Suncream & sun-stick
Personal items – Money, passport, social security card, insurance card, etc.
Phone – Type in the emergency number and keep it warm/dry during the day.
Tour Grade: S1/A
Please read through the requirements for participating in this tour and follow the link to the “grading page.”
The Vallée Blanche descent presents about 20km of off-piste skiing. This is true when we can ski to Chamonix. When we finish at the Montenvers train station, the run is around 14km long, depending on the chosen variant.
The run is entirely on the glaciated ground from the top to a bit further down than where you go to the Montenvers train. There is no marker, and no section of the run is groomed.
The difficulty of the run has much to do with the actual snow conditions. If the descent has deep, fresh snow, you must be a good off-piste skier to cope with the long descent. The snow can be quite difficult at times, and you should be able to handle all snow conditions.
Other times, the run can seem quite easy by the normal route. If it hasn’t snowed for a while, cold temperatures keep the snow hard and firm, and the passage of skiers will have turned the upper part of the normal route into what almost resembles a piste. A steep mogul field will have appeared further down by the passage of the serac’s, and the narrow passage into the “Salle a manger” might be complicated with the opening of crevasses.
As the conditions can change overnight, we cannot guarantee whether the conditions are one or the other.
At a minimum, you need to be a good skier with no problems on red-black runs and have some prior off-piste experience.
On the first day, the guide will be able to judge your level and help anyone with small tips on correcting smaller errors. You shouldn’t expect to learn to ski off-piste on this single warm-up day. It is more of a test day!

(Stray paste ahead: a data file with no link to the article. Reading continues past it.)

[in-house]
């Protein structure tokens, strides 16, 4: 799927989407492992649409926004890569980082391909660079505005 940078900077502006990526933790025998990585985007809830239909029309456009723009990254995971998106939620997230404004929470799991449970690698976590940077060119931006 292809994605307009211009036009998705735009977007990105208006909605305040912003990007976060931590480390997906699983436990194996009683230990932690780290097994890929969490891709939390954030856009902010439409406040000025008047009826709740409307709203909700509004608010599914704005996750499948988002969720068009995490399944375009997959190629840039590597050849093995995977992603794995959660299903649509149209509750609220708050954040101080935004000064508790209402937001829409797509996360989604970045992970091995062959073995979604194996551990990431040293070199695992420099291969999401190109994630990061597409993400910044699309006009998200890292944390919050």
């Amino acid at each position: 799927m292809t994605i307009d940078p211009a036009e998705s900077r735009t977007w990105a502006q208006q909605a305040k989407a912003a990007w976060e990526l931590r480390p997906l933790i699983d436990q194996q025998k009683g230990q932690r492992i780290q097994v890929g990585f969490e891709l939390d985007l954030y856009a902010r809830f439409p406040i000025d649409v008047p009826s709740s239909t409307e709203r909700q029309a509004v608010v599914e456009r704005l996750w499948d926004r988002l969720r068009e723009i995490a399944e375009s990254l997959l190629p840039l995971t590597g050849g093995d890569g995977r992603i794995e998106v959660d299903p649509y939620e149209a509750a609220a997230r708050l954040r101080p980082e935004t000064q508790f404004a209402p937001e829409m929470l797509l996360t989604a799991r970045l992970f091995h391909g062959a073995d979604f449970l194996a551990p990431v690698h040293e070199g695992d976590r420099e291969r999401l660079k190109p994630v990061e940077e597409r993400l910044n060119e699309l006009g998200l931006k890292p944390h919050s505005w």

You must be in good shape and have enough energy to ski off-piste.
We have breaks and will stop to enjoy the scenery and recover between the skiing pitches.
Off-piste skiing is more challenging than regular piste skiing, so expect to be in for a good challenge.
Everyone must be fresh in the morning. Neither off-piste skiing nor glacier skiing is possible if you are sick/hang-over, etc. If you are not in shape in the morning, you should not come. It’s simply too dangerous.
Getting to Chamonix or the course venue
For most of our clients, the easiest way to get to Chamonix or the Alps, in general, is by plane. The nearest airport is Geneva.
Read more about getting to Chamonix here – Click here.
Not everyone wants the same accommodation type, so we rarely include Valley accommodation. Check our suggested hotels, B&B, and campsites on this page – Click here.
If you want us to include hotel nights in the price, please let us know what standard you are looking for.
You must take out search & rescue, repatriation, and cancellation insurance. Read more about insurance here – Click here.
We believe our finest task is to give every client a unique mountain experience without taking unnecessary risks. The experience of the mountain guide, access to the most recent weather forecasts, and information sharing between guides are some of the important elements for making good and sound judgment calls. Suppose conditions or other situations render an attempt at a peak dangerous, avalanche conditions of a ski tour no longer possible, etc.. In that case, the guide will do his/her best to devise a good alternate plan. This might be a 100% change of the program. Emphasis is put on staying safe and having a great time!
In some of our courses, we stay in mountain huts. On hut-to-hut trips, they are part of the itinerary; at other times, we use them as the starting point for a climb or ski tour.
The mountain huts offer basic accommodation in bunk-style rooms. Blankets and duvets are in the huts, so you don’t need to bring a sleeping bag. It is obligatory to bring a sleeping bag liner.
We are served a simple breakfast and a 3-course dinner (soup, main meal, dessert).
We will let the guardian of the hut know if you are on a special diet (vegetarians, allergies, etc.). Vegans will need to bring supplementary food.
There are hut slippers available for use inside the hut.
It’s helpful to bring cash for personal expenses (water, soft drinks, beer, lunches, etc.)
There is mostly no tap water in the huts, and you must buy bottled water.
You will be able to charge your phone.
Some mountain huts have showers. You must mostly pay for this; only a few huts can provide towels.
Make a booking
Please read through all the course information. Please make sure that you have the required level to join the course.
Contact us if you have any questions.
Read more about the booking process here – Click here.
We will need all to join a course to complete our “Participation Form.”